European Registered Designs

Registered designs are generally used to protect the appearance of products.  A registered design is a form of Intellectual Property (IP) right that can be used to stop others from making, selling, offering for sale, etc. designs that do not create on the informed user a different overall impression.  

We can register your design in the UK (read more), or throughout the European Union (EU).  As the UK is going to leave the EU (“Brexit”), it is not yet known what the status of European Registered Designs will be after the UK leaves the EU.  When new countries join the EU, the protection conferred by European Registered Designs automatically extends to those new countries.  By analogy, when the UK leaves the EU, it may be that European Registered Designs will no longer have effect in the UK.  As such, we are advising all clients to file parallel EU and UK applications, and if these are done simultaneously, we process the UK filing for a nominal additional charge.

The European Designs Directive places no restrictions, per se, on the types of designs that can be protected. Designs are protected in an abstract sense, and so they are not restricted to particular products.  As such, the design of a toy automobile, for example, also (potentially) covers the design of full-sized automobiles, novelty computer mice, pepper pots, etc. all having the same outward appearance. You can use Registered Designs to protect the appearance of packaging, graphics, web site layouts or anything else for that matter in which visual appearance is an important factor.

To be capable of valid registration, the design must be new and create a different overall impression.  It must not be dictated solely by its technical function, nor must the design be dictated by the shape of something else (the so-called “must fit” or “must match” exceptions.  We can advise on a case-by-case basis, so please contact us if you need more help.

The European Designs Directive allows “multiple” applications to be made, provided the designs in question fall into the same Eurolocarno class.  It is therefore possible to apply to register several designs at once, using a single application process.  The main benefit of making a “multiple” application, as opposed to a series of separate applications is a significant reduction in costs.

We provide design registration services on a fixed-fee basis.  Our fixed-fees include our professional service charges for providing pre-filing advice, selecting the appropriate Eurolocarno class(es), filing the application online, attending to payment of the official fees, the official filing and publication fees (which includes the first 5 years’ renewal fee), reporting filing and providing the application number, receiving and forwarding the filing receipt and the registration certificate, and entering the case in our renewal reminder system.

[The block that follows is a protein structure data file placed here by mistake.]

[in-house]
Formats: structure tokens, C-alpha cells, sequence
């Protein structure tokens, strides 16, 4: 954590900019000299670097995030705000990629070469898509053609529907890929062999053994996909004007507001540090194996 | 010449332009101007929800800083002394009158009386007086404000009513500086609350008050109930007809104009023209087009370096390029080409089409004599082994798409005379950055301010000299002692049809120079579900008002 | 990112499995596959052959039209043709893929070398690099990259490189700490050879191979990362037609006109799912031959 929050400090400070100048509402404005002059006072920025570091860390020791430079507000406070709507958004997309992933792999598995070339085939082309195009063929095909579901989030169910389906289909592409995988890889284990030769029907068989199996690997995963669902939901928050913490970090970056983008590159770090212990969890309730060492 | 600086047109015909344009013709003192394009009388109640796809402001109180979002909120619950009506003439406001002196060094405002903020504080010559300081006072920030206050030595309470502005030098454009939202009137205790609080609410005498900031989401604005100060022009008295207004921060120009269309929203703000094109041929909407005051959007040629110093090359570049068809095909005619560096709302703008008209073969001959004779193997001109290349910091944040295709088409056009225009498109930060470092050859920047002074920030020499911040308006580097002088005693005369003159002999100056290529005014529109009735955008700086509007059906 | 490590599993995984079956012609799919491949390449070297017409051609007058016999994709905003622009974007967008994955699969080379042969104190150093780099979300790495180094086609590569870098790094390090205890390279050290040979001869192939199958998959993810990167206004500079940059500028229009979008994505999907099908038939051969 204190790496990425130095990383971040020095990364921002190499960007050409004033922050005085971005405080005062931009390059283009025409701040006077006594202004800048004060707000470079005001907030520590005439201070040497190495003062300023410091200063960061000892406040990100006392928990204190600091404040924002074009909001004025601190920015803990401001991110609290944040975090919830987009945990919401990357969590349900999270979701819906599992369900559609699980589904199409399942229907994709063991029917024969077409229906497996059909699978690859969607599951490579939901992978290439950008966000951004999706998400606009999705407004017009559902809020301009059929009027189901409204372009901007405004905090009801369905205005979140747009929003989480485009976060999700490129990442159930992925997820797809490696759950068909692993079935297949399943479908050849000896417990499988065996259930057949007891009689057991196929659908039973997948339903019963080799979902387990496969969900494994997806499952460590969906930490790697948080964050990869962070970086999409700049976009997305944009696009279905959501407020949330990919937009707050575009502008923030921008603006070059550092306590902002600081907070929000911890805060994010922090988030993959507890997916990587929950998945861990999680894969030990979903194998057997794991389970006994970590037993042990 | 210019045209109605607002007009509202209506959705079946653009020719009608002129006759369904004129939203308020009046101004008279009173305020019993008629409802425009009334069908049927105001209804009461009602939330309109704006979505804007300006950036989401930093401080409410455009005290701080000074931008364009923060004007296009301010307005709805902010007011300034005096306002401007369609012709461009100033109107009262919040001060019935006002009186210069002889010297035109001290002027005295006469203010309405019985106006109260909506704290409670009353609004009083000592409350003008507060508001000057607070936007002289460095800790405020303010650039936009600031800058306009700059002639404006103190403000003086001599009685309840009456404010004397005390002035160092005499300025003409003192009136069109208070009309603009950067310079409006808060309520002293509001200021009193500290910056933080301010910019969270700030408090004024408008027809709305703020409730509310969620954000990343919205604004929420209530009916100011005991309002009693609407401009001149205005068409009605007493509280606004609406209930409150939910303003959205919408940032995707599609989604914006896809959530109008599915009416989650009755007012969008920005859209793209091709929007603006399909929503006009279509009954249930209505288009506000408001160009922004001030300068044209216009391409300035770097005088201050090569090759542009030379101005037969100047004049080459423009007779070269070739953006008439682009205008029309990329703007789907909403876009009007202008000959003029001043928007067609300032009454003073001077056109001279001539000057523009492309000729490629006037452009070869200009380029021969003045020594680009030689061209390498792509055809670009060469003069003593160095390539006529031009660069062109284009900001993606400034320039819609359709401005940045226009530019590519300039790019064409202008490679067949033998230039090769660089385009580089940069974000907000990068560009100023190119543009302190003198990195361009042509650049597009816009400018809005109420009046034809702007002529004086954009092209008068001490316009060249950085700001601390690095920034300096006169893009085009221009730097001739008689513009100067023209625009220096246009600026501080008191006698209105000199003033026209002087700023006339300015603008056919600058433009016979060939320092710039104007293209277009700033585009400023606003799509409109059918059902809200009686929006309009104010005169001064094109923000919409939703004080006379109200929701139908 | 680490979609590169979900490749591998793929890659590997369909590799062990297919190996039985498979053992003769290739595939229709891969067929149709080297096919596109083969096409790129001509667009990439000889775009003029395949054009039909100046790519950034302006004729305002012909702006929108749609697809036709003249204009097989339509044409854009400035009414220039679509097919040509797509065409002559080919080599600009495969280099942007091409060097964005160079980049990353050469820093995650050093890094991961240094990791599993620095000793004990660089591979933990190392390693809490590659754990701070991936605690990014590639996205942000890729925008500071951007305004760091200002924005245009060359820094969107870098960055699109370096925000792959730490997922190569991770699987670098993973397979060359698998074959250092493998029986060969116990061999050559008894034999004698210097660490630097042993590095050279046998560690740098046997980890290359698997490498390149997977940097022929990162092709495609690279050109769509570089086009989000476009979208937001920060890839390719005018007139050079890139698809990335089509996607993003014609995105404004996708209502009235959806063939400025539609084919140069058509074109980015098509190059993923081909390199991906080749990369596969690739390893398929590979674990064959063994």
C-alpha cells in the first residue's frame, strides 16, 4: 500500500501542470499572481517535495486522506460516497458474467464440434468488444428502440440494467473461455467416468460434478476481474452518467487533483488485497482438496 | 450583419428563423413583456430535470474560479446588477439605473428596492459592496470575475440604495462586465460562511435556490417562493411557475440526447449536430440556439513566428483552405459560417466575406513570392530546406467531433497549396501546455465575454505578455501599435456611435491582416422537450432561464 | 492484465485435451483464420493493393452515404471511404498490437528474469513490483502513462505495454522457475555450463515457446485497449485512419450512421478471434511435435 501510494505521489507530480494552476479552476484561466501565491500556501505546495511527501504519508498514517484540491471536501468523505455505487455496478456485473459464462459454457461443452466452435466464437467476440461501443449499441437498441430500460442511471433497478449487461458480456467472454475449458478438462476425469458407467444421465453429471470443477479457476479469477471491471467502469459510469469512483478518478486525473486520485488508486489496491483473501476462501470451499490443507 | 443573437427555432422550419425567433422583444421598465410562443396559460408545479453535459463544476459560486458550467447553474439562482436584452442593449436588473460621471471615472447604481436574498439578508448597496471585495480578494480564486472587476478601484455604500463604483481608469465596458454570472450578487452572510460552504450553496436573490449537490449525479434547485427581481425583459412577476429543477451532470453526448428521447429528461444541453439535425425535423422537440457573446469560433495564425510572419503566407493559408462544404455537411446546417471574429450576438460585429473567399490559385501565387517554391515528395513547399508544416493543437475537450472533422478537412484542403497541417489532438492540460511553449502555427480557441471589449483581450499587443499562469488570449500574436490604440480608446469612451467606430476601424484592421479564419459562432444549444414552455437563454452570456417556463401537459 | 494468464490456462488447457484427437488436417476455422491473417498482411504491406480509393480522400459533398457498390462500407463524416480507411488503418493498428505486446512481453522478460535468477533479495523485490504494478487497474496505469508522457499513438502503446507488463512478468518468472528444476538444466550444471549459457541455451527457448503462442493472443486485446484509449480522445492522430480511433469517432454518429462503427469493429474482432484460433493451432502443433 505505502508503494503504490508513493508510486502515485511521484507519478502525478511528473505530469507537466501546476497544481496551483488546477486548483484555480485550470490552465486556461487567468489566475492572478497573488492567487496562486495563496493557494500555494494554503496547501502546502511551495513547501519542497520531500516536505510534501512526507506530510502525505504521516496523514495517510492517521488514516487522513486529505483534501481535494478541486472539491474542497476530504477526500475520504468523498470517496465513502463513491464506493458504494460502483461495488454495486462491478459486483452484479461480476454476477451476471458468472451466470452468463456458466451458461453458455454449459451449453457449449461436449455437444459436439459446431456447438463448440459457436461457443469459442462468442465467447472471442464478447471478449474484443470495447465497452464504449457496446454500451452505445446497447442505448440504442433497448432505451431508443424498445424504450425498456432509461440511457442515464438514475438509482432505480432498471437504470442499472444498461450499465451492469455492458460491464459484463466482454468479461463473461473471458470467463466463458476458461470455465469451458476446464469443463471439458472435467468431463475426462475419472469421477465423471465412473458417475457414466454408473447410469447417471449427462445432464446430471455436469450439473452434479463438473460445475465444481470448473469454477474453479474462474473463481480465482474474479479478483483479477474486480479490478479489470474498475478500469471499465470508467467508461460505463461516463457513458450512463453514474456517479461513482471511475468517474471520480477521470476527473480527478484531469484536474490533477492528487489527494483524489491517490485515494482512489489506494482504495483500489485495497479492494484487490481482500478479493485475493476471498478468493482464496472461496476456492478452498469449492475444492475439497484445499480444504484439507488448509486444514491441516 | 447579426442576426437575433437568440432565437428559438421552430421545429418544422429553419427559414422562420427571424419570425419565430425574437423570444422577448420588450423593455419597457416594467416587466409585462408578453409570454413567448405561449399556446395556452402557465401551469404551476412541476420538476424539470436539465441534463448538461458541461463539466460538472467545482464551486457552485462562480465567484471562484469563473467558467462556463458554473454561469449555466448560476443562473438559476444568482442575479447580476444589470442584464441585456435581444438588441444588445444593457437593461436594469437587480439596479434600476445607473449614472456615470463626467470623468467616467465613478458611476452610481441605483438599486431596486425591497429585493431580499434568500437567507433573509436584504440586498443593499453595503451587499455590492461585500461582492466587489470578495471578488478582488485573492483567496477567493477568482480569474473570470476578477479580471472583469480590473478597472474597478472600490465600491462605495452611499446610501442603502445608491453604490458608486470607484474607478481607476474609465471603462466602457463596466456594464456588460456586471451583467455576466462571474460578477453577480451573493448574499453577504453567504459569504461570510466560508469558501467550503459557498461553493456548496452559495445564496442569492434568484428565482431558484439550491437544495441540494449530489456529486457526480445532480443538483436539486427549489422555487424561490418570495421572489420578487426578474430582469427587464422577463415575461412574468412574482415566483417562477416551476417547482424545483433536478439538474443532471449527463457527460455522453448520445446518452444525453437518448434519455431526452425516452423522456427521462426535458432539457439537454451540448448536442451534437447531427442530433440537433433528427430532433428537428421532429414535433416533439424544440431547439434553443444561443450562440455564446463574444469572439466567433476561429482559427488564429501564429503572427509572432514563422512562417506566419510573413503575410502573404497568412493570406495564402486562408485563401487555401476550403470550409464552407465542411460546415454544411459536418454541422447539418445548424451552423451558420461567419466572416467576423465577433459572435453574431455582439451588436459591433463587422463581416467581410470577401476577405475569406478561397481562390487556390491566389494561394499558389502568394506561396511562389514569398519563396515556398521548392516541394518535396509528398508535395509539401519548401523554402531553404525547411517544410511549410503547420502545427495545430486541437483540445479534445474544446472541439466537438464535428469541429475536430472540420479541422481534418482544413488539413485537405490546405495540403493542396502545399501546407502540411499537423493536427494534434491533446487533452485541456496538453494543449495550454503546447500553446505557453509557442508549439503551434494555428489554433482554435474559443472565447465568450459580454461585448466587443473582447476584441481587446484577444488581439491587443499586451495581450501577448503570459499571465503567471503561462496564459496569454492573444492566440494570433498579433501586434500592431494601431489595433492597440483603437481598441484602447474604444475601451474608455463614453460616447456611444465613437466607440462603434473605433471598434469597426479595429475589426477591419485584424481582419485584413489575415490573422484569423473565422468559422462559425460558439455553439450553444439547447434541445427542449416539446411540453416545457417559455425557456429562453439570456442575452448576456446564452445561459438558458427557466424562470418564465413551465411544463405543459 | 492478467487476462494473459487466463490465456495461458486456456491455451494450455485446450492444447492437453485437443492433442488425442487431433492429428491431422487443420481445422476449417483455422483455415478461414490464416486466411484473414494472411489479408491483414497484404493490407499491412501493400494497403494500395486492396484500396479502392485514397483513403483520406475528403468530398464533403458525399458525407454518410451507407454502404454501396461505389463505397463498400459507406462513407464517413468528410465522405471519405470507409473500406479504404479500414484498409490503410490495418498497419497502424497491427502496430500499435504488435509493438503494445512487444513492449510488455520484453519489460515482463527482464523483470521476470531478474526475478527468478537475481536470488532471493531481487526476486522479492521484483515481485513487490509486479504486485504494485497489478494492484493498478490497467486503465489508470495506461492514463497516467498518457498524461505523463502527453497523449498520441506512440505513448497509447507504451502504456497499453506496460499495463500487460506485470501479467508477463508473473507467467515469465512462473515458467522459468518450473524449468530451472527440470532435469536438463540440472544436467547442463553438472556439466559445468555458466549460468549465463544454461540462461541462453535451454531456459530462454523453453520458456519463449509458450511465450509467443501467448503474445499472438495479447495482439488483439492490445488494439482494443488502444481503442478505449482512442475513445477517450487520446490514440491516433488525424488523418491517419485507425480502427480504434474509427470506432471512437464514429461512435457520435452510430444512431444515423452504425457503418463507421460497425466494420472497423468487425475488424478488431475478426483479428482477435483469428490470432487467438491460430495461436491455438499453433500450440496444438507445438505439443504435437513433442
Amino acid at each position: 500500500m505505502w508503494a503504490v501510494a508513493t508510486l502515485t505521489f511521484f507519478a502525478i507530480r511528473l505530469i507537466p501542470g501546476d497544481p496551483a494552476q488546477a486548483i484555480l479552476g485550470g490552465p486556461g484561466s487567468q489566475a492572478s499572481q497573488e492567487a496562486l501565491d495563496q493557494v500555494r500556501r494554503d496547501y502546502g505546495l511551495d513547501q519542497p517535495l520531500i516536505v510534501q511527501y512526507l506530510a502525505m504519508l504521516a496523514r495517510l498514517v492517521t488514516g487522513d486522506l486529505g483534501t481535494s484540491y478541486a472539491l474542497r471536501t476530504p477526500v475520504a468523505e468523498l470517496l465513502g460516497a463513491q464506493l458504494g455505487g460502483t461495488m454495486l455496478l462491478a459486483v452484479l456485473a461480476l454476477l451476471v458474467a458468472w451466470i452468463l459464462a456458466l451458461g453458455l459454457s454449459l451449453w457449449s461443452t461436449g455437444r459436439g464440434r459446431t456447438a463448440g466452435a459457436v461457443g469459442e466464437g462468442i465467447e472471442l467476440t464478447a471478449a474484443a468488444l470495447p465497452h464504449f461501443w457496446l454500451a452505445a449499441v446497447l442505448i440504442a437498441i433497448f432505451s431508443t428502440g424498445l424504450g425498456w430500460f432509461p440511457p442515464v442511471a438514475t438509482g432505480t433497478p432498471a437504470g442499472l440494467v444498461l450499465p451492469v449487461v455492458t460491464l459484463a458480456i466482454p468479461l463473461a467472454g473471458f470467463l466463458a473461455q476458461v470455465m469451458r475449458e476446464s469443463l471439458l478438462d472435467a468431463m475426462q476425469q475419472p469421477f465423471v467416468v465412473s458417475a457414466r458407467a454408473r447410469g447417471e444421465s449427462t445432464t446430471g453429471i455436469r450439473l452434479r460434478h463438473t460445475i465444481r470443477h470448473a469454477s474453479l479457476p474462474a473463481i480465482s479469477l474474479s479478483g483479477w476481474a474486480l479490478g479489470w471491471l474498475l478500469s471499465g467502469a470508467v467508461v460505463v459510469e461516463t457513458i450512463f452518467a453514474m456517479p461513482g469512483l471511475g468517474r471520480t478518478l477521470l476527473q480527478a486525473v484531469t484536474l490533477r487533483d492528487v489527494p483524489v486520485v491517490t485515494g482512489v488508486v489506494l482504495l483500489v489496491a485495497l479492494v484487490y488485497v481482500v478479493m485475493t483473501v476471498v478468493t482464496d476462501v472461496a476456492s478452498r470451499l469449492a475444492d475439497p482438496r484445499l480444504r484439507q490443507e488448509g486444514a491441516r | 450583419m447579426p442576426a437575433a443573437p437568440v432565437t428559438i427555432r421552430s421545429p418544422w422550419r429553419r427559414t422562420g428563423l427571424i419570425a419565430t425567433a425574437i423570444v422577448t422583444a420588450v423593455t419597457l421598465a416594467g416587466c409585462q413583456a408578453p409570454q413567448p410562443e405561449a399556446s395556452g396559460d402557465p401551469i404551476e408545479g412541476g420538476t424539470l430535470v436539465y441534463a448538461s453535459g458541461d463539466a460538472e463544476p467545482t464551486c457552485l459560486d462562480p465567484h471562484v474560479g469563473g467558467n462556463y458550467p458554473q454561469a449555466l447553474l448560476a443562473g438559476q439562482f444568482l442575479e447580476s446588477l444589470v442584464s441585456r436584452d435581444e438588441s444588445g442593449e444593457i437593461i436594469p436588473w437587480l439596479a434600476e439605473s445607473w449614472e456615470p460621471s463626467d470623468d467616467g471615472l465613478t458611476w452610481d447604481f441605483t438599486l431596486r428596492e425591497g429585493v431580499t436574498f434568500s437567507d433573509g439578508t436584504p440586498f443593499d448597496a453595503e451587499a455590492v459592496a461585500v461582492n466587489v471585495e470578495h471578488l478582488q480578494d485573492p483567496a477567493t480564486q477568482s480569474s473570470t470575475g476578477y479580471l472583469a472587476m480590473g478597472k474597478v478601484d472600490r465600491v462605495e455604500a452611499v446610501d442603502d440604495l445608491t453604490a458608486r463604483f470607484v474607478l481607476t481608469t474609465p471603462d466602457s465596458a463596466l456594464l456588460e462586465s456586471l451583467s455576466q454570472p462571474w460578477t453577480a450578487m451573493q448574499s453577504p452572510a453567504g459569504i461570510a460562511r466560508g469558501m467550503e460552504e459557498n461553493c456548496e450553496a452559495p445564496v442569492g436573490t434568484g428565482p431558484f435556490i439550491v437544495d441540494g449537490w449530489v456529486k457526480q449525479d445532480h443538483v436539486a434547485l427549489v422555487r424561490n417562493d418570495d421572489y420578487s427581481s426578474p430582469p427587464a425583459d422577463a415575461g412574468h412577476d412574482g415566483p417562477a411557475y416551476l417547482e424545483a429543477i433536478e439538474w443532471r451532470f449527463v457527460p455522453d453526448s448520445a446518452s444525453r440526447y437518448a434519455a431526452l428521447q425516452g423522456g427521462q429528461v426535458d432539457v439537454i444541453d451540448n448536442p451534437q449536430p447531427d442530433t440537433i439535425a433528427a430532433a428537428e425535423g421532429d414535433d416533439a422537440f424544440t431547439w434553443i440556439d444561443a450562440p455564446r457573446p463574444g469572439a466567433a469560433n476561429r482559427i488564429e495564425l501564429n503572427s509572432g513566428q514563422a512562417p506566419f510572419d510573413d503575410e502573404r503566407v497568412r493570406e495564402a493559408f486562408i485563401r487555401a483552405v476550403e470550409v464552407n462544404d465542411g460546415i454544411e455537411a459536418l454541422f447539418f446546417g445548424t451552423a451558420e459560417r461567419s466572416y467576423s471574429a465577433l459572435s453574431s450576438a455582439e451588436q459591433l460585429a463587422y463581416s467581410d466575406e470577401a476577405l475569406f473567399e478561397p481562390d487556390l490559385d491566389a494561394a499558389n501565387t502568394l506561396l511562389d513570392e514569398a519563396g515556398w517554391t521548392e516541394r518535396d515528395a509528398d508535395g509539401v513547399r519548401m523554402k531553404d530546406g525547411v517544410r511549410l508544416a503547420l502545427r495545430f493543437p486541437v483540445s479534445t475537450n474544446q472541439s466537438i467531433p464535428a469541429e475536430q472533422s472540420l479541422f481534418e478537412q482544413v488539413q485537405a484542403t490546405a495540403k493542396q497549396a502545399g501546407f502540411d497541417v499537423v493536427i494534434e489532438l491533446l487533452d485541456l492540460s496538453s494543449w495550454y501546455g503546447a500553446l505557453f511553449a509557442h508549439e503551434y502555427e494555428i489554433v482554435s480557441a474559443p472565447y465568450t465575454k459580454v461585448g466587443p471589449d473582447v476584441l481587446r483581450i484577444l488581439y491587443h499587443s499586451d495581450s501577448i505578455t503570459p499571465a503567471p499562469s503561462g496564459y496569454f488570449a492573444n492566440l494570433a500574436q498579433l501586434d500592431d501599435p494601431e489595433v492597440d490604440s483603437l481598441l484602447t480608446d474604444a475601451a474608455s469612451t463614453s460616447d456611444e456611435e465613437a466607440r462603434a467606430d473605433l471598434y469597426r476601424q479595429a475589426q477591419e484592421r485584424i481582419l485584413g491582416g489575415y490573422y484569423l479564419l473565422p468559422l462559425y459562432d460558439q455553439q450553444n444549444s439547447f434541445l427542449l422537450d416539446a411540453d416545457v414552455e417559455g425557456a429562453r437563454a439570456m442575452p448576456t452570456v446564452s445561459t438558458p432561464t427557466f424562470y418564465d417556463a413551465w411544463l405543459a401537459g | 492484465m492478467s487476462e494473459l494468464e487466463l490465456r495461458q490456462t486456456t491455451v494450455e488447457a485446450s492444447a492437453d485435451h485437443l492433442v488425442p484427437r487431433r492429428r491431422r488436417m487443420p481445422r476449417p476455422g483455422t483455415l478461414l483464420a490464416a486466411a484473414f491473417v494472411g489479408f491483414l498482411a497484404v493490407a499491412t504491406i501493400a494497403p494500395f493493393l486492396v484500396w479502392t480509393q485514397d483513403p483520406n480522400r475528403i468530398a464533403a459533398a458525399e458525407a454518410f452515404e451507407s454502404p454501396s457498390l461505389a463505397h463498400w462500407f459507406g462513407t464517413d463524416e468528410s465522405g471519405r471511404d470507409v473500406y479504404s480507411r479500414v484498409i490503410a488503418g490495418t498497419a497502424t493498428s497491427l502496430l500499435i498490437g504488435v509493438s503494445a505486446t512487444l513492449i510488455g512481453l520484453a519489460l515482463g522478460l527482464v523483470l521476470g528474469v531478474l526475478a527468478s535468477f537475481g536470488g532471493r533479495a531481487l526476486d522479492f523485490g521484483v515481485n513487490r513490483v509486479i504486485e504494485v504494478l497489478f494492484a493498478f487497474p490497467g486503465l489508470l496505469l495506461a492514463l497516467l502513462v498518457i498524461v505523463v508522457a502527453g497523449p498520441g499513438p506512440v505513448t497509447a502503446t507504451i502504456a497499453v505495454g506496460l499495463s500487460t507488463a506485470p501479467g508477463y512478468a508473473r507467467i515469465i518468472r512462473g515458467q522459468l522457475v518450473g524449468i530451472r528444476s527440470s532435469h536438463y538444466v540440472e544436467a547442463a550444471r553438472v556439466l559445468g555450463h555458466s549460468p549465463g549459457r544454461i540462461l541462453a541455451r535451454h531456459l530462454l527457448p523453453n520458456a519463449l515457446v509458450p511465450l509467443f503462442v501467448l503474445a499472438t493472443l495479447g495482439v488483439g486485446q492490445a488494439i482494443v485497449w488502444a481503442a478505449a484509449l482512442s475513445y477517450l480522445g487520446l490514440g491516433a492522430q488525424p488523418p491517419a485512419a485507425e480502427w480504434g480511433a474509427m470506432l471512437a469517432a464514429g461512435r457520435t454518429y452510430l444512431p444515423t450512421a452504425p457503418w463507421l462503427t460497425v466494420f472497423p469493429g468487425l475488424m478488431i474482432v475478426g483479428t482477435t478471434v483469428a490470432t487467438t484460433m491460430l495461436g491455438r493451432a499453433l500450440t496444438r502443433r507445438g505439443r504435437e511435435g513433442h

Provided you send us up to 7 good quality representations of each design to be protected, we can usually file the application within 48 hours of receipt.  Registration (grant) usually takes somewhere between 2 to 10 days to complete.

Because we use the European Intellectual Property Office’s (EUIPO’s) online filing portal, we effectively enter the filing data directly into the registration system.  Almost all that the EUIPO does, therefore, is to check the application for errors and approve registration. Occasionally, there are glitches, but we include dealing with these in our fixed-fee procedure.  Unlike in many other countries, the EUIPO does not examine applications.  The reason for this is that because so few registered designs are ever actually litigated (compared to the number filed), it was deemed to be disproportionate to expect every applicant to pay for an expensive examination procedure when, in reality, the IP right would be unlikely (statistically) to ever be enforced.  Crucially, because there is no presumption of validity, the mere fact of registration does not give rise to any positive right to use the design.

A Registered (European) Community Design (RCD) can remain in force for up to 25 years from its filing date, subject to renewal payments every 5 years.

If you have filed a registered design application in another Paris Convention country less than 6-months prior to the RCD’s filing date, you can claim priority and effectively backdate the RCD to the earlier application’s filing date.

Provided the design has not been in the public domain for more than 1 year, it is usually possible to validly file a Registered Community Design application by relying on the “grace period”.  There is one crucial proviso, however – the first public disclosure of the design must have made the design in question known to entities operating in the EU, otherwise, the design may lack novelty.  We can advise on this on a case-by-case basis.